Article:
Among the superannuation reforms that many SMSF members are still coming to terms with is the introduction of a concept of “total superannuation balance”.
On the surface, an individual may simply think that it is the sum of balances of their superannuation interests. However, this is not the case.
Commissioner’s guidance on this matter includes a law companion ruling LCR 2016/12. In Tax & Super Australia’s submission on the draft of this guideline, it called for inclusion of more complex examples, consideration of non-commutable superannuation income streams and further clarification on the treatment of structured settlements.
What is “total superannuation balance” relevant for?
The total superannuation balance is relevant in determining taxpayer’s eligibility for:
- making non-concessional contributions according to the non-concessional contributions cap
- government co-contribution
- tax offset for spouse contributions
- using the segregated assets method to determine exempt current pension income (ECPI)
- unused concessional contributions cap carry forward (this measure comes into effect from 1 July 2018).
Broadly, the first three of the above will not be available to an individual if his or her total superannuation balance is greater than the general transfer balance cap, set at $1.6 million for 2017-18 financial year and indexed in $100,000 increments in line with the CPI. The unused concessional contributions cap carry forward is going to be tested against the $500,000 total superannuation balance.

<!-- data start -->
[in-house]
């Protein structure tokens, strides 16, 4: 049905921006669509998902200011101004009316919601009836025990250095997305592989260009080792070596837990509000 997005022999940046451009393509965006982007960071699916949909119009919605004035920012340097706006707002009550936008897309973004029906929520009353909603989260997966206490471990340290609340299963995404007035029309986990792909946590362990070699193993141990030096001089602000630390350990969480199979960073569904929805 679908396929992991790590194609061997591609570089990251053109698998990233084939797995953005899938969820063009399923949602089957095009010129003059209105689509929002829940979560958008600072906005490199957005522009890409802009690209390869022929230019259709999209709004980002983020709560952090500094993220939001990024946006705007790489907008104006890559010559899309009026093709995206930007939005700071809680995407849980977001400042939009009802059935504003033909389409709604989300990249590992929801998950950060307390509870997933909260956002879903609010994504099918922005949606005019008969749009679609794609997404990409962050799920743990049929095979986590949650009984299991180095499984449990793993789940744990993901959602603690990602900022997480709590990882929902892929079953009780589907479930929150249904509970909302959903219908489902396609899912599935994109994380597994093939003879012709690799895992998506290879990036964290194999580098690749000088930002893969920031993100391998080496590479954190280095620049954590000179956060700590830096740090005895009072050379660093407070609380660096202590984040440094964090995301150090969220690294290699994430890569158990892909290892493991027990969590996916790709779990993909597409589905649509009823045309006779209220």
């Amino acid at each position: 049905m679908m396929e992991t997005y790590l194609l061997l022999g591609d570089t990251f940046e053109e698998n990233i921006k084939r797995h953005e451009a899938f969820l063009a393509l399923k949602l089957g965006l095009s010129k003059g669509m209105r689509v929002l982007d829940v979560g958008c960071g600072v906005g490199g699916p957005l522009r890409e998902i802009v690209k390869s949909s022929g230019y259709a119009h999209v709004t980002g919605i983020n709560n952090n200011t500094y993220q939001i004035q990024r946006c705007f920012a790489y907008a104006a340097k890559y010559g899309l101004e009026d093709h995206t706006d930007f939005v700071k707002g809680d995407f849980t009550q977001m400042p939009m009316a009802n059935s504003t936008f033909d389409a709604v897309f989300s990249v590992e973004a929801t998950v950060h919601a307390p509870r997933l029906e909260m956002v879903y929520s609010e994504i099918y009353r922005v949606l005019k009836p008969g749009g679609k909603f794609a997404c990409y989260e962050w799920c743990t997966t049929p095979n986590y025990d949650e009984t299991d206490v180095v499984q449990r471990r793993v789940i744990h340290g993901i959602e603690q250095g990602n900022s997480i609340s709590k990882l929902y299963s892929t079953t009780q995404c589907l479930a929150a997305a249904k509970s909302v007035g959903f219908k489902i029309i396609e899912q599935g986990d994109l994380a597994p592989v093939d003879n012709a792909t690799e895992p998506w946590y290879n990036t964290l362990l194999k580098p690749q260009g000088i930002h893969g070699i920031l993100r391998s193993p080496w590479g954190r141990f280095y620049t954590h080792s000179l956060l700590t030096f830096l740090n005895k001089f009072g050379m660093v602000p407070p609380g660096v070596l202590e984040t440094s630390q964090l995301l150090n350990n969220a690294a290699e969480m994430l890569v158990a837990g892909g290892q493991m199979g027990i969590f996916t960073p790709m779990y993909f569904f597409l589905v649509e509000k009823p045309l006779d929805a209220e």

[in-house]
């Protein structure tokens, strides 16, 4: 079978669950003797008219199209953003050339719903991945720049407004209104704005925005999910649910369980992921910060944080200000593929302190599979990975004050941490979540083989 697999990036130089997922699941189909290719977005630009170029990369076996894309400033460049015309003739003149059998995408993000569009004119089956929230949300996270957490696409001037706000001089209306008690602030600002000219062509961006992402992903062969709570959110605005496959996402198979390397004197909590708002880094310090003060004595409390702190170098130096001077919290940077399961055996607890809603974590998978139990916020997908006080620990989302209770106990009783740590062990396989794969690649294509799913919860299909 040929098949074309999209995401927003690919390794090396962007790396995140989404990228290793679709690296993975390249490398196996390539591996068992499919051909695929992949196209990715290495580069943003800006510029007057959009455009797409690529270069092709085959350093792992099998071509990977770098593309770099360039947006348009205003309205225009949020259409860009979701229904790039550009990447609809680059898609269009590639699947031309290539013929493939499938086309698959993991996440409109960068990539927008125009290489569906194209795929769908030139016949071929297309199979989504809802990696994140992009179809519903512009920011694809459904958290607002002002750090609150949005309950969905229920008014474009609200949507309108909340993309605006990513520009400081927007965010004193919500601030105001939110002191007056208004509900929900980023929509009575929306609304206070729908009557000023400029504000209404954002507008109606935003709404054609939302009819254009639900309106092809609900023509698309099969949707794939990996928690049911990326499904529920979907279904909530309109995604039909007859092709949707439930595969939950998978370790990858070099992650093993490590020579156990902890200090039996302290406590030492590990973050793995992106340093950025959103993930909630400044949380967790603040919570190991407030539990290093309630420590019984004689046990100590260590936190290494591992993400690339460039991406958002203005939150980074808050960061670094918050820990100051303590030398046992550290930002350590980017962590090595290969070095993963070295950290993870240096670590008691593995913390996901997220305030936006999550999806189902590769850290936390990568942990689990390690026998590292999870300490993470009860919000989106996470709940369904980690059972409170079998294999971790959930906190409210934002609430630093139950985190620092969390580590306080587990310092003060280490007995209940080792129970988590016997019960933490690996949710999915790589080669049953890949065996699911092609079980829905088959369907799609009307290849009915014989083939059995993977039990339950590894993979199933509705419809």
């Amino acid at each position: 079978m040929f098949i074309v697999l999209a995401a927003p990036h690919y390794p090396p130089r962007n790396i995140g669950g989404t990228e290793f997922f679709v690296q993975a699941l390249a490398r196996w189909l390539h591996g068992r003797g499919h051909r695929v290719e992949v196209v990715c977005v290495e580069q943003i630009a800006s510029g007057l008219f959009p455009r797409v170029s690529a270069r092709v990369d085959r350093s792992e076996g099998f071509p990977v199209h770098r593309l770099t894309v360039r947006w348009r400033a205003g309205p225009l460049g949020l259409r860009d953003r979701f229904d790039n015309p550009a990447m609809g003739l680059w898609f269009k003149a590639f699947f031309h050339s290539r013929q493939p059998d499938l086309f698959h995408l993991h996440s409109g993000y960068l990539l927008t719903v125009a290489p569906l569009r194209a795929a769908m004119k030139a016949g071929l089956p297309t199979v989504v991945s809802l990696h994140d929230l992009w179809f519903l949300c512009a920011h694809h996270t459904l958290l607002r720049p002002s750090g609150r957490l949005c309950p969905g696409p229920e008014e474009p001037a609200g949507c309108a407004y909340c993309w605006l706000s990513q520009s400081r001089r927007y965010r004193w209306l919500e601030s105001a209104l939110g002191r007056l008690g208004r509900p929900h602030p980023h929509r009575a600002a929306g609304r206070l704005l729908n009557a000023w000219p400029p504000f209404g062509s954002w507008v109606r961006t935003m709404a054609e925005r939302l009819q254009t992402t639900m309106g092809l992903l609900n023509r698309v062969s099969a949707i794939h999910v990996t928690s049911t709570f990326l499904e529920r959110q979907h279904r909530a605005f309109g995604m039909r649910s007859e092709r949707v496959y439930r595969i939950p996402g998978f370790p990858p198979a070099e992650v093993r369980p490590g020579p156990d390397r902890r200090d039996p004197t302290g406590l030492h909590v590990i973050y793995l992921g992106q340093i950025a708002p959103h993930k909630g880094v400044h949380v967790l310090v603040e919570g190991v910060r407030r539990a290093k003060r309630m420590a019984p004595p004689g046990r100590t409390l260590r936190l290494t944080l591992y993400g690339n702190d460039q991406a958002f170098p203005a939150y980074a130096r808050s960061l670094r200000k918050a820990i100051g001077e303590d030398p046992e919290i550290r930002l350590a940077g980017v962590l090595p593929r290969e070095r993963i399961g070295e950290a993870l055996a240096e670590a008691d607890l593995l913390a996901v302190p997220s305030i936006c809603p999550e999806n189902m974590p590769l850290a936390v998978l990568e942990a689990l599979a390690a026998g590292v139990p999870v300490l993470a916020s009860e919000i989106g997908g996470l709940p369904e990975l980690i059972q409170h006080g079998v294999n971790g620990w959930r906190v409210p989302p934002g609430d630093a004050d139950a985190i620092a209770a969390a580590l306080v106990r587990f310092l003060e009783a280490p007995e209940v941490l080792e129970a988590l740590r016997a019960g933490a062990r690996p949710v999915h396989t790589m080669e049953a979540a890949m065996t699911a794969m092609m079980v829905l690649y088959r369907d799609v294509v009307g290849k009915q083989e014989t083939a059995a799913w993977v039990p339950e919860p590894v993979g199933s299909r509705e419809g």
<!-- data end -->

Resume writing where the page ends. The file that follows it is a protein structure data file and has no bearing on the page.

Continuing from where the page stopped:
Superannuation quarterly update webinar
The impact of a fund’s total superannuation balance on the ability to make non-concessional contributions to super, including triggering the bring forward provisions for non-concessional contributions, is to be covered in depth in the next superannuation quarterly update, due to be held on Thursday March 22 (more details below).
Also to be examined are the transitional CGT relief provisions, as well as the frequency of SMSF transfer balance cap event-based reporting, including tips for completing the new transfer balance account report (TBAR).
The webinar is to be presented by Gabriela Rusu, who will as always take a practical look at all the issues, and provide practical case studies and worked examples. She will also be covering:
- the draft legislation for reversionary transition-to-retirement income streams (TRISs), which will allow the automatic transfer of a reversionary TRIS to eligible dependants upon the death of the primary recipient in the same way it does for account-based pensions. Currently, a TRIS cannot transfer to an eligible dependant (such as a spouse) upon the member’s death if the dependant has not satisfied a condition of release with nil cashing restrictions. If legislated, this measure will fix the current administrative difficulties surrounding TRISs.
- other legislative updates (including the draft regulation supporting the transfer of responsibility for early release of superannuation to the ATO).
- the latest hot issues brought by the ATO to the attention of SMSF trustees and professionals.
Superannuation quarterly update: Session 1.
22 March 2018. 11am to 12pm. Members $90. Non-members $110.
Details, and to make a booking, here.
Key issues for SMSFs still in need of clarification Key issues for SMSFs still in need of clarification Key issues for SMSFs still in need of clarification Key issues for SMSFs still in need of clarification